CLASS: Cloud Log Assuring Soundness and Secrecy Scheme for Cloud Forensics
User activity logs can be a valuable source of information in cloud forensic investigations; hence, ensuring the reliability and integrity of such logs is crucial. Most existing solutions for secure logging are designed for conventional systems rather than the complexity of a cloud environment. In this paper, we propose the Cloud Log Assuring Soundness and Secrecy (CLASS) process as an alternative scheme for the securing of logs in a cloud environment. In CLASS , logs are encrypted using the individual user’s public key so that only the user is able to decrypt the content. In order to prevent unauthorized modification of the log, we generate proof of past log (PPL) using Rabin’s fingerprint and Bloom filter. Such an approach reduces verification time significantly. Findings from our experiments deploying CLASS in OpenStack demonstrate the utility of CLASS in a real-world context
Due to the inherent nature of cloud technologies, conventional digital forensic procedures and tools need to be updated to retain the same usefulness and applicability in acloud environment.Unlike a conventional client device, cloud virtual machines (VMs) can be supported by hardware that might be located remotely and thus would not be physically accessible (e.g. out of the jurisdictional territory) to an investigator. In addition, VMs can be distributed across multiple physical devices in a clustered environment or they can exist within a pool of VMs on the same physical components. Therefore, seizing the machine for forensic analysis is not viable in most investigations. Furthermore, data residing in a VM may be volatile and could be lost once the power is off or the VM terminates. Hence, the cloud service provider (CSP) plays a crucial role in the collection of evidential data (e.g. cloud user’s activity log from the log). For example, the CSP writes the activity log (cloud log) for each user. Thus, preventing modification of the logs, maintaining a proper chain of custody and ensuring data privacy is crucial.
• Seizing the machine for forensic analysis is not viable in most investigations.
• Data residing in a VM may be volatile and could be lost once the power is off or the VM terminates.
• Thus, preventing modification of the logs, maintaining a proper chain of custody and ensuring data privacy is crucial
By Extending SecLaaS, we propose a secure cloud logging scheme, Cloud Log Assuring Soundness and Secrecy (CLASS), designed to ensure CSP accountability (i.e.writing the correct information to the log) and preserve the user’s privacy–i.e. our contribution in this paper. Specifically, we include the capability for the user to verify the accuracy of their log. To do this, the log will be encrypted using the user’s public key(rather than the agency’s public key). To avoid introducing unnecessary delays to the forensic investigation, during user registration with the cloud service, both the CSPand the user will collectively choose a public/private key pair referred to as content concealing key (CC-key)for the user. The corresponding (content concealing) private key will be shared with other CSPs using Shamir’s or Blakley’ssecret sharing schemes. This would allow the private key to be regenerated whenever necessary. We also demonstrate how we can leverage Rabin’s fingerprintand bloom filter in PPL generation to establish log veracity. We then implement CLASS in OpenStack and evaluate its performance.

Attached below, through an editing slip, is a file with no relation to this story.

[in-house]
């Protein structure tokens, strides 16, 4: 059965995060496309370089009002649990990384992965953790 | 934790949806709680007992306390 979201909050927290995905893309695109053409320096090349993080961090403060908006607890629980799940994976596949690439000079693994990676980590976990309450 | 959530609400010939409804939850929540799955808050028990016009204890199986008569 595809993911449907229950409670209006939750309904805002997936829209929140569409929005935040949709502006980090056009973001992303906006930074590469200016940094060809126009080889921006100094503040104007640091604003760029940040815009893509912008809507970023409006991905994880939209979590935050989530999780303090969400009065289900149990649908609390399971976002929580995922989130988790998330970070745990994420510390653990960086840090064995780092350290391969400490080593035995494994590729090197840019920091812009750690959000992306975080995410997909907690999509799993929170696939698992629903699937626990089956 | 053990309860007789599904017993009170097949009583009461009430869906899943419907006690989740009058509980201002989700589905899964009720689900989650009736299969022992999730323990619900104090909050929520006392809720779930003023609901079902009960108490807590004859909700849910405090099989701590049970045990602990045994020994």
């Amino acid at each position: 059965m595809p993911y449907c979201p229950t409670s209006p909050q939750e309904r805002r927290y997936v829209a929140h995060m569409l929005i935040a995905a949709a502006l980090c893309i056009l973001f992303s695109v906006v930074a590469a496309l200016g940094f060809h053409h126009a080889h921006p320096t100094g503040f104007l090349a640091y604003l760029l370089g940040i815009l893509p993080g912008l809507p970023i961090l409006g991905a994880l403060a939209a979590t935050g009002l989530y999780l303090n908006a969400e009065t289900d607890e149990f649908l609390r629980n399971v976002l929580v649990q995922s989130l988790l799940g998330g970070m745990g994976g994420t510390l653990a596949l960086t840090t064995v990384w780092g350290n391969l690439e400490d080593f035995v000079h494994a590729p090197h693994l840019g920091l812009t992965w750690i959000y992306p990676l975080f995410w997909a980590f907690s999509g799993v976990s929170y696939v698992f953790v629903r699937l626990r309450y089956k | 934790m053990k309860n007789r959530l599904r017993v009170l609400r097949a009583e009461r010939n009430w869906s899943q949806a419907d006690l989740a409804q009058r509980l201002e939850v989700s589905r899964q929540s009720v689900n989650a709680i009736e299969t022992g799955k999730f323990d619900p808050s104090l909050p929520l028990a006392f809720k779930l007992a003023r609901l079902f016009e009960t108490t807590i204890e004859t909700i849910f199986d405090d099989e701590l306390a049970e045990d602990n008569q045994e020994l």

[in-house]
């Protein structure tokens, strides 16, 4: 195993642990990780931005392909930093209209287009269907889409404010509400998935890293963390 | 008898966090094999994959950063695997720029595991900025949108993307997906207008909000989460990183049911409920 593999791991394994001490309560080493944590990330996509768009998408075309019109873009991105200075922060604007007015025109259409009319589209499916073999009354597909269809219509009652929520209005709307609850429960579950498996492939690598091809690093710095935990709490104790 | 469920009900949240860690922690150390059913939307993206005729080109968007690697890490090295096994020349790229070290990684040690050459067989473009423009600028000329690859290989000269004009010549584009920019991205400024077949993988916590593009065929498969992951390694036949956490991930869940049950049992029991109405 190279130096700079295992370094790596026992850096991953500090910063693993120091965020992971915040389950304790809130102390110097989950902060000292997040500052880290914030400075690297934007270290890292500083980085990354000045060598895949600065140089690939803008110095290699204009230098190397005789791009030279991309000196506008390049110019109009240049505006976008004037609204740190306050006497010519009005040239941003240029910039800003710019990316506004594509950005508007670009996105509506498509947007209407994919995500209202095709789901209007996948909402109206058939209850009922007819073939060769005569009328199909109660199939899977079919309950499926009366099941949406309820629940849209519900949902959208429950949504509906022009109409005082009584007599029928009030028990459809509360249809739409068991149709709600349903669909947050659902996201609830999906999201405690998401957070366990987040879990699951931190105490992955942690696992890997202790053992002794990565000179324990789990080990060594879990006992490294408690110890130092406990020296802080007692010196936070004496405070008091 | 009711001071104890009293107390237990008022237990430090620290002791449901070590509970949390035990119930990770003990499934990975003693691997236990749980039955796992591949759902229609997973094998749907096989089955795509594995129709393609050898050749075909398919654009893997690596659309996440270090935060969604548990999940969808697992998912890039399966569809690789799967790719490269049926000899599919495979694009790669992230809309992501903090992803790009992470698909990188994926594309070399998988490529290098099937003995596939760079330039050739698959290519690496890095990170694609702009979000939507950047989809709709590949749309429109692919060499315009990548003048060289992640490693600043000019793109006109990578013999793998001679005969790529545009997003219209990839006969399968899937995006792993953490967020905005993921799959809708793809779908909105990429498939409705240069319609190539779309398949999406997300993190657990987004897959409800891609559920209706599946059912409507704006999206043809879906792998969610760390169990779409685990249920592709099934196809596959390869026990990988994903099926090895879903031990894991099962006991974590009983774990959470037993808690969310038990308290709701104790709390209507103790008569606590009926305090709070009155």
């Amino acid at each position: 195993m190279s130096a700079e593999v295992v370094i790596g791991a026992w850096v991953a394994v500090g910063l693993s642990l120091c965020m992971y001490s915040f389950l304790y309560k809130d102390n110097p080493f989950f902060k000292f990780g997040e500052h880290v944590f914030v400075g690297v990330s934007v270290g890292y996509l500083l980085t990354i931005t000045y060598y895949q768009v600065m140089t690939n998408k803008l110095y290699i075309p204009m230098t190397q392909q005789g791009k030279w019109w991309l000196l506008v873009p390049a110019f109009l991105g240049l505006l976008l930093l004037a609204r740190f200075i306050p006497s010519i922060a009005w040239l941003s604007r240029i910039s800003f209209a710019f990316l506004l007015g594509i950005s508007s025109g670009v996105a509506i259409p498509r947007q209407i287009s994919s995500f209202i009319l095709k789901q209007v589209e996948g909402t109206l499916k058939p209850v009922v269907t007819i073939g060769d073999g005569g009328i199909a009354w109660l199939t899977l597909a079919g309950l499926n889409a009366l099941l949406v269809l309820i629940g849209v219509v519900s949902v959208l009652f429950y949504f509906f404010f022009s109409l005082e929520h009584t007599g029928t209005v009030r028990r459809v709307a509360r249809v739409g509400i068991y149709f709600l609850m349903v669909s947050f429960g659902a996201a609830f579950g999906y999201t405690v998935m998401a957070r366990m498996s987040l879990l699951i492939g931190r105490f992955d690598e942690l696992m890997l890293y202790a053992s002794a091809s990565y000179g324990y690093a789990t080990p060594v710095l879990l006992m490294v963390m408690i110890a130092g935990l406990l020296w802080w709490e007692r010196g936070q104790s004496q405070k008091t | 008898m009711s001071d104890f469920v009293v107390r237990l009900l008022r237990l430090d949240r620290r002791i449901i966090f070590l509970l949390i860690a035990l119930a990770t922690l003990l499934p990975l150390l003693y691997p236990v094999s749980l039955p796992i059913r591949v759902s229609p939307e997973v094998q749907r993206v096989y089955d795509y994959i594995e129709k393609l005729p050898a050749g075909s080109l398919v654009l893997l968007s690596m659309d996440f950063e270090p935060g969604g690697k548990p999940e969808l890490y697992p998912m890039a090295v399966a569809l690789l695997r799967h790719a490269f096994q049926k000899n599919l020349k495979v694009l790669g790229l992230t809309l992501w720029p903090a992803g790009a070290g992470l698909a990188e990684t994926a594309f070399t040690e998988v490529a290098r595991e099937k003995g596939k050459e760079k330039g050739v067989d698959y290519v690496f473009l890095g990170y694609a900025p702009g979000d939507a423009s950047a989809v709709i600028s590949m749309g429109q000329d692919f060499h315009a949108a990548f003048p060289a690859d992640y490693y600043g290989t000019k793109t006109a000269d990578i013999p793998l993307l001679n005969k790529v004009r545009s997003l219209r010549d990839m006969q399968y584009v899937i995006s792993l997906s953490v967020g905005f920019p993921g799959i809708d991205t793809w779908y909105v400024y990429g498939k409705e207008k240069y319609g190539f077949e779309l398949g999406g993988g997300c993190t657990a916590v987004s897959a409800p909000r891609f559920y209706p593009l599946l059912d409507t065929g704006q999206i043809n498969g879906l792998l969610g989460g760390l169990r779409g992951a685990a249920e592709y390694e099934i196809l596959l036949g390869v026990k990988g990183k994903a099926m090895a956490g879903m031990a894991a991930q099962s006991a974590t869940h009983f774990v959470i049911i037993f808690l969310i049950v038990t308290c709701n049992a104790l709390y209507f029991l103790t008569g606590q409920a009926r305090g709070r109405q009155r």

Thus, in this paper, we proposed a secure logging scheme (CLASS) for cloud computing with features that facilitate thepreservation of user privacyand that mitigate the damaging effects ofcollusion amongother parties. CLASS preserves the privacy of cloud usersby encryptingcloud logswith a public key of therespective user while also facilitating log retrieval in the event of an investigation. Moreover, it ensures accountability of the cloud server by allowing the user to identify any log modification. This has the additional effect of preventing a user fromrepudiating entries in his own log once the log has had its PPL established. Our implementation on OpenStack demonstrates the feasibility andpracticality oftheproposed scheme. The experimental results show an improvement in efficiency thanks to the features of theCLASSscheme, particularlyin verification phase.